We are pleased to announce a new teaching and learning-focused website for the McGraw Digital Learning Lab (DLL).
This new website is part of a broader initiative to frame the identity of McGraw DLL in terms of it’s interdisciplinary teaching-mission and vibrant student community. To connect website and physical location, a new text-based logo mirrors the signage and blue wall adjoining the space in the iconic Lewis Library atrium.
A primary aim of the new site is to engage students and inspire them to integrate multimedia tools in their course projects and professional development. One page, “How do I do that,” offers instructional materials for building multimedia projects and a place to ask new questions. Another page, “Schedule a Consultation,” provides the ability to filter a list of student staff, or DLL Specialists, by key multimedia topics so that students can get help when they need it. “DLL Specialists,” offers information about employment opportunities at the DLL.
The website also offers pages for faculty to learn more about McGraw’s resources for teaching with technology, including a list of courses that have utilized the DLL and a growing number of testimonials.
Animating the website with scenes of faculty and students teaching and learning in the DLL are clips and stills from a video feature produced by Princeton’s Office of Communications earlier this year, “Teaching with Technology: The possibilities of learning”. To craft the film included in the news article, videographer Nick Donnoli visited class sessions and workshops at McGraw DLL.
In Professor Martha Sandweiss’ Freshman Seminar, “Princeton, Slavery, and Historical Memory,” students created multimedia projects about Princeton students and other members of the community who have connections to slavery. Preparing undergraduates to undertake these projects involved multiple class sessions in McGraw DLL. DLL Manager Dan Claro and journalist/filmmaker Melvin McCray taught students how to record oral-history interviews, edit digital audio footage into narratives, and combine audio and images into short documentaries. A selection of these student videos is provided on the new Princeton & Slavery website.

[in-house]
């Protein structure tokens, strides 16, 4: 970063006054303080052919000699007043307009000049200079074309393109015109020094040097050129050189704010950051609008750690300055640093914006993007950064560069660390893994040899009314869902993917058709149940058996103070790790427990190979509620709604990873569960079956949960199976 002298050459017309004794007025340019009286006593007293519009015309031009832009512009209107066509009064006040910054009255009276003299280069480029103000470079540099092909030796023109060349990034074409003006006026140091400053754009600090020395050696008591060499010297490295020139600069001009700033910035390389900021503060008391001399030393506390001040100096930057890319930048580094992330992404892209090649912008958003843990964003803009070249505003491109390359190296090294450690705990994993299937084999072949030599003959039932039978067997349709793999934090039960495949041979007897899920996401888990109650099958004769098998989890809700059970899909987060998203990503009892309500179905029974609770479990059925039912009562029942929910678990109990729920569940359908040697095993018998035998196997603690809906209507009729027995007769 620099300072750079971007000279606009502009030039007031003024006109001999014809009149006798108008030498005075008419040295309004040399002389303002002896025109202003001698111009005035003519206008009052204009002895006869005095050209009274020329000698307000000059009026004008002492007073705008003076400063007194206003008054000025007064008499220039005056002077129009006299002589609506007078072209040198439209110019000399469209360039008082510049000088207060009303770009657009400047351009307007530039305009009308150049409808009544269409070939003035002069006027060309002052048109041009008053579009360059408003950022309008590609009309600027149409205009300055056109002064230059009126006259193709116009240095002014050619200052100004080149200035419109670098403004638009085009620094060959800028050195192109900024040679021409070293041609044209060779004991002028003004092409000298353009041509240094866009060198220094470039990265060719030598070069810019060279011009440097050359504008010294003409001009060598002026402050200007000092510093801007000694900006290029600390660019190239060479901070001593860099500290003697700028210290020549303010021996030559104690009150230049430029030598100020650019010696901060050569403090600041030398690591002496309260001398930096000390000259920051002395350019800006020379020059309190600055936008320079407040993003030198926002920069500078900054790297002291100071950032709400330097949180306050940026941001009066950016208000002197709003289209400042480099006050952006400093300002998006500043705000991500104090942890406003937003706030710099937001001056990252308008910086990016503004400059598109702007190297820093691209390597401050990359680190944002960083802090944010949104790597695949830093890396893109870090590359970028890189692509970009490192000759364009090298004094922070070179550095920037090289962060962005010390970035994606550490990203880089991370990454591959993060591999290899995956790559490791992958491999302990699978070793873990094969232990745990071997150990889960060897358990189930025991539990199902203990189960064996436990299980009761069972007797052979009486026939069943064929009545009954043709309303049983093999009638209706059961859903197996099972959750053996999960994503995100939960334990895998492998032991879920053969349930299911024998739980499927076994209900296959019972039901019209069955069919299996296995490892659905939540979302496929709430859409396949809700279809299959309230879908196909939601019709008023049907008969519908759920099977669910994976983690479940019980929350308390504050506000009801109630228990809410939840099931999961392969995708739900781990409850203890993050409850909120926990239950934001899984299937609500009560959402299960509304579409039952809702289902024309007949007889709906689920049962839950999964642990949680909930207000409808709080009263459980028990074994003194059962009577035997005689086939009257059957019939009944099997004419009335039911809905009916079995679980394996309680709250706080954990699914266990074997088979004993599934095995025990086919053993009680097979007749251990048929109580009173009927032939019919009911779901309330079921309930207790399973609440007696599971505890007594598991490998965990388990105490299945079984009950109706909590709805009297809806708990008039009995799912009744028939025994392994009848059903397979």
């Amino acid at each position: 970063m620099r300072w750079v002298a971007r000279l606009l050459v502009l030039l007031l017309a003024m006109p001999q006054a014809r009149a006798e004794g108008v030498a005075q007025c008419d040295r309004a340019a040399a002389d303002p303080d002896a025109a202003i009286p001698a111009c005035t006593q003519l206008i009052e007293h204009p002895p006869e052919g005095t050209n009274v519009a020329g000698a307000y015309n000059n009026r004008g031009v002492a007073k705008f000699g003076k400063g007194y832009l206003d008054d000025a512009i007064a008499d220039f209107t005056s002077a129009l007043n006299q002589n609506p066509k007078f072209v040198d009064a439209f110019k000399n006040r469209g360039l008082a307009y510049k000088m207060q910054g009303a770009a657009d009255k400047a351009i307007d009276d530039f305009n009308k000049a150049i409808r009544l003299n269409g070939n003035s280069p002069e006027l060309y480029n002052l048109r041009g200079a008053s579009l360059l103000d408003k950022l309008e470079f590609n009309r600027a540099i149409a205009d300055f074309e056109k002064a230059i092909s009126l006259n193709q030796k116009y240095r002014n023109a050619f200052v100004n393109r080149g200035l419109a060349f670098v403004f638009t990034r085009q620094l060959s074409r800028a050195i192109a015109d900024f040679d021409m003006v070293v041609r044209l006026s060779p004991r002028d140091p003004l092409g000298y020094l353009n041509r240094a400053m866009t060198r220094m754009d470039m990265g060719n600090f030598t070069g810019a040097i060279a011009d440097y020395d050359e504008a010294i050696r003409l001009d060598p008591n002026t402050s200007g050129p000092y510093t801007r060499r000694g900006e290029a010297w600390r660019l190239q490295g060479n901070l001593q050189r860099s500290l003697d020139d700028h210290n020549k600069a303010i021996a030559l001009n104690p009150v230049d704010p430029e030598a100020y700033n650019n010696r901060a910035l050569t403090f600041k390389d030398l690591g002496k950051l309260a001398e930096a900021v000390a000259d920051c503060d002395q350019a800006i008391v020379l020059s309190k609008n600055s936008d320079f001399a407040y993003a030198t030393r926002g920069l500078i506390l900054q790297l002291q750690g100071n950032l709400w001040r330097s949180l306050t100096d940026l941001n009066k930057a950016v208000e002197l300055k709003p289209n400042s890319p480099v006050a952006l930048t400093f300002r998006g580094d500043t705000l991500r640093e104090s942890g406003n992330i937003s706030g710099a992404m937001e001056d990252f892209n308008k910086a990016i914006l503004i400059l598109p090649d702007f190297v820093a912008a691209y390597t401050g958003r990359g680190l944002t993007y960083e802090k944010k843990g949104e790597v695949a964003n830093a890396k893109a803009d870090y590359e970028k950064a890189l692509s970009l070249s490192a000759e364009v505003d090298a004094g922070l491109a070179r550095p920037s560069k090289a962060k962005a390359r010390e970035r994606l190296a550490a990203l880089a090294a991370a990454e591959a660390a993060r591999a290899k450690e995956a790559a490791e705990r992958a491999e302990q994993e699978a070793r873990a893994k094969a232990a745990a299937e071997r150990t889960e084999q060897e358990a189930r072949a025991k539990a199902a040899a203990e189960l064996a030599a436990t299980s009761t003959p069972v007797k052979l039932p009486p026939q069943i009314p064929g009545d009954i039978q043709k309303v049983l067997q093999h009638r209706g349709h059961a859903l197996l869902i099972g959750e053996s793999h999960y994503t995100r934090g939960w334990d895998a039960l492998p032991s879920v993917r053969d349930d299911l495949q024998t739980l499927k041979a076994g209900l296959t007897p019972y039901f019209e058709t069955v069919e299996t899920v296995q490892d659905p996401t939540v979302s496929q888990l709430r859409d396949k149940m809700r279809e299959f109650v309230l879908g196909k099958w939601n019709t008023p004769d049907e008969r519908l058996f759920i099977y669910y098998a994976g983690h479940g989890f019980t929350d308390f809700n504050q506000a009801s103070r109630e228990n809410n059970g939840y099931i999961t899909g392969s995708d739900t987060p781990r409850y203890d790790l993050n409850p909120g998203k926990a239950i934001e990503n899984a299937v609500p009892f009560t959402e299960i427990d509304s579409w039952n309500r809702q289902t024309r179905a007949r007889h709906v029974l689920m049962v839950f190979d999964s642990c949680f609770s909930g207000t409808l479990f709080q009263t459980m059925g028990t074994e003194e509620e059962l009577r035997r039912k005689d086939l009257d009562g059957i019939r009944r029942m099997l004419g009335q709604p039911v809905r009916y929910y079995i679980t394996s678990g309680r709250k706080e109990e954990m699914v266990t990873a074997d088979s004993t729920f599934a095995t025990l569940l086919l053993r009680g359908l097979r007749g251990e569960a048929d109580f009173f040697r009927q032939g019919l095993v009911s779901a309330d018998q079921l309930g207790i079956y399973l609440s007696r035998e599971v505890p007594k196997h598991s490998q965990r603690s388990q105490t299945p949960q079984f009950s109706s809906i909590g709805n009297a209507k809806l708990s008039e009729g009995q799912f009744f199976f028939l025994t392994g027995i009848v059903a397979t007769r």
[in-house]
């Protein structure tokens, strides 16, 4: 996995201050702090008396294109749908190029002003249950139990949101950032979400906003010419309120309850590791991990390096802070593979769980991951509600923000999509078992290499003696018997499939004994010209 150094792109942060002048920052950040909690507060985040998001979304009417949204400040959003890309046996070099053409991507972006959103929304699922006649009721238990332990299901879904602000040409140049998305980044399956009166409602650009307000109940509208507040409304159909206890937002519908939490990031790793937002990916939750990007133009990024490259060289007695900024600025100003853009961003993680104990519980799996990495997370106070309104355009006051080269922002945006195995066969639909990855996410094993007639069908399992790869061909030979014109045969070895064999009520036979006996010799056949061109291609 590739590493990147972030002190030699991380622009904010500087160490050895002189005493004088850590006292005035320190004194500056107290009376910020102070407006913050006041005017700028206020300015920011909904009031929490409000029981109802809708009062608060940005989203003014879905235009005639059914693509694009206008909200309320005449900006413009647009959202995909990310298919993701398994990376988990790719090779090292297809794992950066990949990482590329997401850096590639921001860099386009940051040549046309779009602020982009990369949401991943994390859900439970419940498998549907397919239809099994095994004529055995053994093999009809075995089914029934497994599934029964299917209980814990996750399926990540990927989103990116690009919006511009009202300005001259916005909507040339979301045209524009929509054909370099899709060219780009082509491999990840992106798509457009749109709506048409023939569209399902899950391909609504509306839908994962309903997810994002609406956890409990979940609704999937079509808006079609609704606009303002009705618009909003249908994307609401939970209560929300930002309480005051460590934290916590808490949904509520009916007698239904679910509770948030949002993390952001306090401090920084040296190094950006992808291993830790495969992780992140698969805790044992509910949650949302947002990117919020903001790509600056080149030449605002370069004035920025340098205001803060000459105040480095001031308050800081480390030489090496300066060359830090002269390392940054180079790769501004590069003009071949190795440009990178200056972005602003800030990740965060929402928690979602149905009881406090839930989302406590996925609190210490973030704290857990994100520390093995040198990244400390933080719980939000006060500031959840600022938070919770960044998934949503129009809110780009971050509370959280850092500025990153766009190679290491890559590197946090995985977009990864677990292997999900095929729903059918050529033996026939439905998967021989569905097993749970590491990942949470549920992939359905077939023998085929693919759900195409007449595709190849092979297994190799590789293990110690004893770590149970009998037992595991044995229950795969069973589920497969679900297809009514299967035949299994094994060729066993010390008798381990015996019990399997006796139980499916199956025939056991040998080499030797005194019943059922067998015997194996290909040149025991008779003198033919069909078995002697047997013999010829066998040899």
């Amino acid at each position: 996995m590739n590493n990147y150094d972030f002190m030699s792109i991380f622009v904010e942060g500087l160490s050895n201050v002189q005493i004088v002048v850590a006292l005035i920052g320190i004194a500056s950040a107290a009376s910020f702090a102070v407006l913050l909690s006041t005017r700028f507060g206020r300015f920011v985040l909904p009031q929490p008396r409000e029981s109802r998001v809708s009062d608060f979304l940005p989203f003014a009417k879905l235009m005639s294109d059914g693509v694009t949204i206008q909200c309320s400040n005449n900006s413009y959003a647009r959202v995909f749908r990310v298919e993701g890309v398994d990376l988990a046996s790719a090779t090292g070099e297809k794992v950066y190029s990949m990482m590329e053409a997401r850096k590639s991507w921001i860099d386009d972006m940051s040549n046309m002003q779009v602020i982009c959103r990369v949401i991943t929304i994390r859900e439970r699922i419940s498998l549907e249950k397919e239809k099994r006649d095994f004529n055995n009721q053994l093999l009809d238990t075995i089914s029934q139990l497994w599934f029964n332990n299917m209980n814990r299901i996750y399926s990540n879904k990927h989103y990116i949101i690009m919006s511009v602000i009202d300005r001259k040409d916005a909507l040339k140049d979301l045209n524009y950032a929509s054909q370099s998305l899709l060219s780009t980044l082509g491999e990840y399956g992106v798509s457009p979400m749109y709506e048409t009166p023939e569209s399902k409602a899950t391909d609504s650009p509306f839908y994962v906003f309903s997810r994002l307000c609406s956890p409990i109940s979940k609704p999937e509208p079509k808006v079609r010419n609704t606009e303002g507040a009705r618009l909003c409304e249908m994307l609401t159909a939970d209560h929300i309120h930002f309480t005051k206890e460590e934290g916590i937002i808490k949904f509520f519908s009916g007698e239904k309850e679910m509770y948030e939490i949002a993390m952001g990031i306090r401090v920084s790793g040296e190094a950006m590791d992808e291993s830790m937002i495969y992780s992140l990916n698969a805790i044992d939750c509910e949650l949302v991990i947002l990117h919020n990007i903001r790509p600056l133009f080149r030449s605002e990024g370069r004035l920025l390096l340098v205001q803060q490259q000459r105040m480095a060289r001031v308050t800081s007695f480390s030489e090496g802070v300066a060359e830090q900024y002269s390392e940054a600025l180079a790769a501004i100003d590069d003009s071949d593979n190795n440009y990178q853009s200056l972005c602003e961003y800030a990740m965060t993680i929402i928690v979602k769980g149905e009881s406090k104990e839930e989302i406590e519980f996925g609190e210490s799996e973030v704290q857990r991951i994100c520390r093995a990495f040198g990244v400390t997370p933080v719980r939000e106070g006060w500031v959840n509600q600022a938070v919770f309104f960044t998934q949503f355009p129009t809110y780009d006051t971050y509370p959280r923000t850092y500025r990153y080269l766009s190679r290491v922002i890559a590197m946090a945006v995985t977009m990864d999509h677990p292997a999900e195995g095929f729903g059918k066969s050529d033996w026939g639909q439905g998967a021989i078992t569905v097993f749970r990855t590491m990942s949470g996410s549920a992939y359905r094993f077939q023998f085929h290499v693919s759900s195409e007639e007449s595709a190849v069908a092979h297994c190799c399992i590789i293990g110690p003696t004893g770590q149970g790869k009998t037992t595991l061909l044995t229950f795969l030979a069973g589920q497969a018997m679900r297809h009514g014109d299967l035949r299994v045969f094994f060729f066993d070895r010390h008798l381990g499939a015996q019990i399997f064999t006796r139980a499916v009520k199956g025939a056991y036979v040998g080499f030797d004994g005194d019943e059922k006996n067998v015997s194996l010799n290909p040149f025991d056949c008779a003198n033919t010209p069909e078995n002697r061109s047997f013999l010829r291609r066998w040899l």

Also featuring quite prominently on the new DLL website are Professor Alison Isenberg, documentary filmmaker and editor Purcell Carson, and their students from URB 202: “Documentary Film and the City.” In this interdisciplinary course, students learn how to engage with archival research and create documentary films that compliment or extend their research papers about Trenton, NJ, in the turbulent 1960s. To stage an innovative class like this, students need access to a unique combination of hardware, software, data storage and support. McGraw staff have worked with the course since 2013, digitizing photographs, co-teaching multimedia-focused sessions, helping students, and creating an online database/repository for the rich archival materials gathered by students and faculty. See student videos on The Trenton Project website.
In addition to partnerships with faculty, the new McGraw site highlights student teaching, a new initiative at the DLL. Last year, McGraw partnered with the School of Architecture to offer graduate students the opportunity to teach with design software they use every day such as Photoshop, Illustrator, InDesign, and AutoCAD. One session in the series led by an undergraduate student, on building a portfolio for internships and graduate school applications, inspired this fall’s workshop series.
Led by student staff who work in the DLL, called DLL Specialists, and two special guests, the eight multimedia workshops offered this semester help students develop an array of versatile skills, from creating photographs, posters, videos and podcasts to building portfolio websites and web apps. Many sessions also support courses working with the DLL this semester, including PORS 304, URB 202, and two Writing Seminars.
Please visit the new DLL website and feel free to visit or get in touch. Find the address, email, phone and staff listing on the Contact Us page.